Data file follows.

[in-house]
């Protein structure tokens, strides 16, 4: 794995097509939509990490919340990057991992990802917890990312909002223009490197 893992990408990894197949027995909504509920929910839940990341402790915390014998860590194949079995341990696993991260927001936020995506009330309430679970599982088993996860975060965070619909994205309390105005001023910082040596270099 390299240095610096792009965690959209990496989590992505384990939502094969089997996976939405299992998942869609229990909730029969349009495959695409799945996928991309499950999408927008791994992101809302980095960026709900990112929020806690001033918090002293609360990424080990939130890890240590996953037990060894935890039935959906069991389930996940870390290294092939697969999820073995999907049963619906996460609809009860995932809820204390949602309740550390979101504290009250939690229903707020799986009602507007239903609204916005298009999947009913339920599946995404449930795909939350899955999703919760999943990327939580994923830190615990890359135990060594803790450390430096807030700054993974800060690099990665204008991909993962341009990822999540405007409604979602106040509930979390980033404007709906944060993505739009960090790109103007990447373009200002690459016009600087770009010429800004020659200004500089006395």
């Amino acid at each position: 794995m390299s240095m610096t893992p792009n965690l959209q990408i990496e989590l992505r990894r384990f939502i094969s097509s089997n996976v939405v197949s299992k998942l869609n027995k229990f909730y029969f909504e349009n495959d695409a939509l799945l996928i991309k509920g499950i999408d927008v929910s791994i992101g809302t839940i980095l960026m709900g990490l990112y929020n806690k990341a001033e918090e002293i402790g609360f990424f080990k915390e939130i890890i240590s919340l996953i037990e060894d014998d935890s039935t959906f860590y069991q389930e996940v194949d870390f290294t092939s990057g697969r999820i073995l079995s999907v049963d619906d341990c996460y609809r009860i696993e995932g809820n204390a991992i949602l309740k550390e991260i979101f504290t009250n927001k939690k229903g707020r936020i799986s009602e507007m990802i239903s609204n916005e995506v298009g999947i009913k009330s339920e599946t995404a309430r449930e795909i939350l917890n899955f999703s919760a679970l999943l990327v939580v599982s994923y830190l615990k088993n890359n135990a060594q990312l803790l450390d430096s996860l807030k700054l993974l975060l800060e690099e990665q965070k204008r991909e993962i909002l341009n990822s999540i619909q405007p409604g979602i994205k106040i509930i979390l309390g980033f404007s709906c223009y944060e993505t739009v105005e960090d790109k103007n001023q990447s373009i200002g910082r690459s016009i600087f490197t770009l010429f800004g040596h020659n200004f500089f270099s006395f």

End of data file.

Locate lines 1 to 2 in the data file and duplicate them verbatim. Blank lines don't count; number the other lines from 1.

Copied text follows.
[in-house]
């Protein structure tokens, strides 16, 4: 794995097509939509990490919340990057991992990802917890990312909002223009490197 893992990408990894197949027995909504509920929910839940990341402790915390014998860590194949079995341990696993991260927001936020995506009330309430679970599982088993996860975060965070619909994205309390105005001023910082040596270099 390299240095610096792009965690959209990496989590992505384990939502094969089997996976939405299992998942869609229990909730029969349009495959695409799945996928991309499950999408927008791994992101809302980095960026709900990112929020806690001033918090002293609360990424080990939130890890240590996953037990060894935890039935959906069991389930996940870390290294092939697969999820073995999907049963619906996460609809009860995932809820204390949602309740550390979101504290009250939690229903707020799986009602507007239903609204916005298009999947009913339920599946995404449930795909939350899955999703919760999943990327939580994923830190615990890359135990060594803790450390430096807030700054993974800060690099990665204008991909993962341009990822999540405007409604979602106040509930979390980033404007709906944060993505739009960090790109103007990447373009200002690459016009600087770009010429800004020659200004500089006395």